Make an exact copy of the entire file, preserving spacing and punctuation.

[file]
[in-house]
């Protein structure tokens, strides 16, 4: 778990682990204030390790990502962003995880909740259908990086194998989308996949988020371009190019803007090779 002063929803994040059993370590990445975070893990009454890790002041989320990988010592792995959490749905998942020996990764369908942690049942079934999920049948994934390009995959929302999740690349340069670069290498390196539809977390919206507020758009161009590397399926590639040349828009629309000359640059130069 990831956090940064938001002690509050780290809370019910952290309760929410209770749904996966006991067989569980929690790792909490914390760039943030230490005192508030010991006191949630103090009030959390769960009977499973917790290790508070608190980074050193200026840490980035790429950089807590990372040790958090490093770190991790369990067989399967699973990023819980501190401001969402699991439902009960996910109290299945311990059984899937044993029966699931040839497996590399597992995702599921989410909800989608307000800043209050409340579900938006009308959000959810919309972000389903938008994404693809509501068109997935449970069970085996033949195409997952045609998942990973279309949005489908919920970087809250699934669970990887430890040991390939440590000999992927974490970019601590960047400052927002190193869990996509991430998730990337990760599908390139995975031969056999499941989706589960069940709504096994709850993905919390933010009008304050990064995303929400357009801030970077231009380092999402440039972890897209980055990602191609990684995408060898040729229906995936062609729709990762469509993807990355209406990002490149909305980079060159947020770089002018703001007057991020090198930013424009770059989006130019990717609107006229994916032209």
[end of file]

[in-house]
């Protein structure tokens, strides 16, 4: 778990682990204030390790990502962003995880909740259908990086194998989308996949988020371009190019803007090779 002063929803994040059993370590990445975070893990009454890790002041989320990988010592792995959490749905998942020996990764369908942690049942079934999920049948994934390009995959929302999740690349340069670069290498390196539809977390919206507020758009161009590397399926590639040349828009629309000359640059130069 990831956090940064938001002690509050780290809370019910952290309760929410209770749904996966006991067989569980929690790792909490914390760039943030230490005192508030010991006191949630103090009030959390769960009977499973917790290790508070608190980074050193200026840490980035790429950089807590990372040790958090490093770190991790369990067989399967699973990023819980501190401001969402699991439902009960996910109290299945311990059984899937044993029966699931040839497996590399597992995702599921989410909800989608307000800043209050409340579900938006009308959000959810919309972000389903938008994404693809509501068109997935449970069970085996033949195409997952045609998942990973279309949005489908919920970087809250699934669970990887430890040991390939440590000999992927974490970019601590960047400052927002190193869990996509991430998730990337990760599908390139995975031969056999499941989706589960069940709504096994709850993905919390933010009008304050990064995303929400357009801030970077231009380092999402440039972890897209980055990602191609990684995408060898040729229906995936062609729709990762469509993807990355209406990002490149909305980079060159947020770089002018703001007057991020090198930013424009770059989006130019990717609107006229994916032209």